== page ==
Sam Altman, the CEO of artificial intelligence lab OpenAI, told a Senate panel he welcomes government regulation on the technology “to mitigate” its risks.
“As this technology advances, we understand that people are anxious about how it could change the way we live. We are too. But we believe that we can and must work together to identify and manage the potential downsides so that we can all enjoy the tremendous upsides. It is essential that powerful AI is developed with democratic values in mind. And this means that U.S. leadership is critical,” Altman said Tuesday.
“We think that regulatory intervention by governments will be critical to mitigate the risks of increasingly powerful models,” Altman added.
Altman’s comments came amid his opening remarks at a Senate Judiciary subcommittee hearing regarding implementing rules on artificial intelligence. OpenAI released its wildly popular chatbot ChatGPT late last year, followed by updated versions, which has launched Silicon Valley and the tech community across the world into a race to create comparable and more powerful AI systems.
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“I believe that we will be able to mitigate the risks in front of us and really capitalize on this technology’s potential to grow the U.S. economy and the world. And I look forward to working with you all to meet this moment, and I look forward to answering your questions,” Altman added.
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His comments come after OpenAI’s top lawyer suggested last week the best way to regulate artificial intelligence is to let companies themselves set standards before implementing government rules.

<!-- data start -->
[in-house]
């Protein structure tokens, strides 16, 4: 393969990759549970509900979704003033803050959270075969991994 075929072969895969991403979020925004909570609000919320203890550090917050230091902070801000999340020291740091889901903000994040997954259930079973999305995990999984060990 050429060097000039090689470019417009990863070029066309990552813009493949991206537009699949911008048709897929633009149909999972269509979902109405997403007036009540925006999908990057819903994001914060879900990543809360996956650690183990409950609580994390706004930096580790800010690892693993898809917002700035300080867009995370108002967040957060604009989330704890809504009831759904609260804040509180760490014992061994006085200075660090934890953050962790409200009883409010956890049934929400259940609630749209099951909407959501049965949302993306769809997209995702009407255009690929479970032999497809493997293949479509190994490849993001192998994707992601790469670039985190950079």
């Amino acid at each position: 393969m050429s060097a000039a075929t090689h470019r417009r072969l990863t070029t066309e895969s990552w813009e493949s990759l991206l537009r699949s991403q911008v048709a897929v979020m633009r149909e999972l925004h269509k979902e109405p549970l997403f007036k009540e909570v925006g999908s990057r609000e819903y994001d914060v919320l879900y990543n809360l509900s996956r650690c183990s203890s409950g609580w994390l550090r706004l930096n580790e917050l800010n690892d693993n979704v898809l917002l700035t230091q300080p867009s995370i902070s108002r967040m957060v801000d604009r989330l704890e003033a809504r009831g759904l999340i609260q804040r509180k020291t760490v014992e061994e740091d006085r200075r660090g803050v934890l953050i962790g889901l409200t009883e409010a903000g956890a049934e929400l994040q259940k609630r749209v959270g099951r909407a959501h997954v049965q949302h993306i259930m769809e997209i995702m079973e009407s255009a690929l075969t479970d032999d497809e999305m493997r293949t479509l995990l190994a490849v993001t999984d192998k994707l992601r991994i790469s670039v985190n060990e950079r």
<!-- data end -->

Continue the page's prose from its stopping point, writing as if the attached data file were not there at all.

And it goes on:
Altman said during his opening remarks that he hopes artificial intelligence will serve as a “printing press moment” for the U.S., before acknowledging AI is “unusual technology.”
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“We’re here because people love this technology. We think it can be a printing press moment. We have to work together to make it so,” Altman said. “OpenAI is an unusual company. And we set it up that way because AI is an unusual technology. We are governed by a nonprofit and our activities are driven by our mission and our charter to ensure that the broad distribution of the benefits of AI and to maximize the safety of AI systems.”
Democratic Sen. Richard Blumenthal, chair of the Senate Judiciary Subcommittee on Privacy, Technology, and the Law, said that Tuesday marks the first in a series of planned hearings as lawmakers navigate how best to regulate artificial intelligence.
Thousands of tech leaders and experts signed an open letter in March calling on AI labs to pause their research on technology more powerful than OpenAI’s GPT-4. The letter warned that powerful AI systems “can pose profound risks to society and humanity,” setting off a debate in both Washington, D.C., and across the country on how to best regulate the tech.
Fox News Digital’s Peter Kasperowicz contributed to this article.
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